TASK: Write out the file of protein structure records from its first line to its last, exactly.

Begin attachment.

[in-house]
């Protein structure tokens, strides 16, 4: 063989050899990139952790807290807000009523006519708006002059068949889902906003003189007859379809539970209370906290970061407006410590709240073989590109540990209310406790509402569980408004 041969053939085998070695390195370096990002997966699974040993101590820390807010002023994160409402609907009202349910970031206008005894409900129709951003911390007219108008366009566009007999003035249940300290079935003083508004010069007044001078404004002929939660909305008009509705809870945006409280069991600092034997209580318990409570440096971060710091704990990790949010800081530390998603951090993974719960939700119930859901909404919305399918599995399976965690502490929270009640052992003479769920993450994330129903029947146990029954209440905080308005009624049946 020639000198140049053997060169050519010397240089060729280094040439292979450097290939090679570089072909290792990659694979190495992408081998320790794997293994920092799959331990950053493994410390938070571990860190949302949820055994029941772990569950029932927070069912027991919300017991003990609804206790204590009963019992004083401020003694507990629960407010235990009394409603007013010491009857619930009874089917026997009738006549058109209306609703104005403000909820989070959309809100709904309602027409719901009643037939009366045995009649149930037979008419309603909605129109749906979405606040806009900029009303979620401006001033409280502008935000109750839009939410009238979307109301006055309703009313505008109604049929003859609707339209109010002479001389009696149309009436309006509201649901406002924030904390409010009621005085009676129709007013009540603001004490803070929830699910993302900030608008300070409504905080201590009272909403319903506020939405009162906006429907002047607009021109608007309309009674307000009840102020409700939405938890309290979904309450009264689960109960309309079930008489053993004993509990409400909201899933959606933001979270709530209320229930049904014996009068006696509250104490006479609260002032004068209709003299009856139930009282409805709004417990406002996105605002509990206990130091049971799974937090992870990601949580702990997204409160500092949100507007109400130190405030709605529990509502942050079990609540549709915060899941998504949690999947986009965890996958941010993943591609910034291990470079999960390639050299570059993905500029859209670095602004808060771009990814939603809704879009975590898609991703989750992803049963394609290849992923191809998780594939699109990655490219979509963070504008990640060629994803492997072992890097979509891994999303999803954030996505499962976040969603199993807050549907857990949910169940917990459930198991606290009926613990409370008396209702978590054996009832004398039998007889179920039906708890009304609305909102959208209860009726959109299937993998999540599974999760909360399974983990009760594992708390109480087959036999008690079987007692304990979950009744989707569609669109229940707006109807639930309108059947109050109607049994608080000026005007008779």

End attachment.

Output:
[in-house]
């Protein structure tokens, strides 16, 4: 063989050899990139952790807290807000009523006519708006002059068949889902906003003189007859379809539970209370906290970061407006410590709240073989590109540990209310406790509402569980408004 041969053939085998070695390195370096990002997966699974040993101590820390807010002023994160409402609907009202349910970031206008005894409900129709951003911390007219108008366009566009007999003035249940300290079935003083508004010069007044001078404004002929939660909305008009509705809870945006409280069991600092034997209580318990409570440096971060710091704990990790949010800081530390998603951090993974719960939700119930859901909404919305399918599995399976965690502490929270009640052992003479769920993450994330129903029947146990029954209440905080308005009624049946 020639000198140049053997060169050519010397240089060729280094040439292979450097290939090679570089072909290792990659694979190495992408081998320790794997293994920092799959331990950053493994410390938070571990860190949302949820055994029941772990569950029932927070069912027991919300017991003990609804206790204590009963019992004083401020003694507990629960407010235990009394409603007013010491009857619930009874089917026997009738006549058109209306609703104005403000909820989070959309809100709904309602027409719901009643037939009366045995009649149930037979008419309603909605129109749906979405606040806009900029009303979620401006001033409280502008935000109750839009939410009238979307109301006055309703009313505008109604049929003859609707339209109010002479001389009696149309009436309006509201649901406002924030904390409010009621005085009676129709007013009540603001004490803070929830699910993302900030608008300070409504905080201590009272909403319903506020939405009162906006429907002047607009021109608007309309009674307000009840102020409700939405938890309290979904309450009264689960109960309309079930008489053993004993509990409400909201899933959606933001979270709530209320229930049904014996009068006696509250104490006479609260002032004068209709003299009856139930009282409805709004417990406002996105605002509990206990130091049971799974937090992870990601949580702990997204409160500092949100507007109400130190405030709605529990509502942050079990609540549709915060899941998504949690999947986009965890996958941010993943591609910034291990470079999960390639050299570059993905500029859209670095602004808060771009990814939603809704879009975590898609991703989750992803049963394609290849992923191809998780594939699109990655490219979509963070504008990640060629994803492997072992890097979509891994999303999803954030996505499962976040969603199993807050549907857990949910169940917990459930198991606290009926613990409370008396209702978590054996009832004398039998007889179920039906708890009304609305909102959208209860009726959109299937993998999540599974999760909360399974983990009760594992708390109480087959036999008690079987007692304990979950009744989707569609669109229940707006109807639930309108059947109050109607049994608080000026005007008779």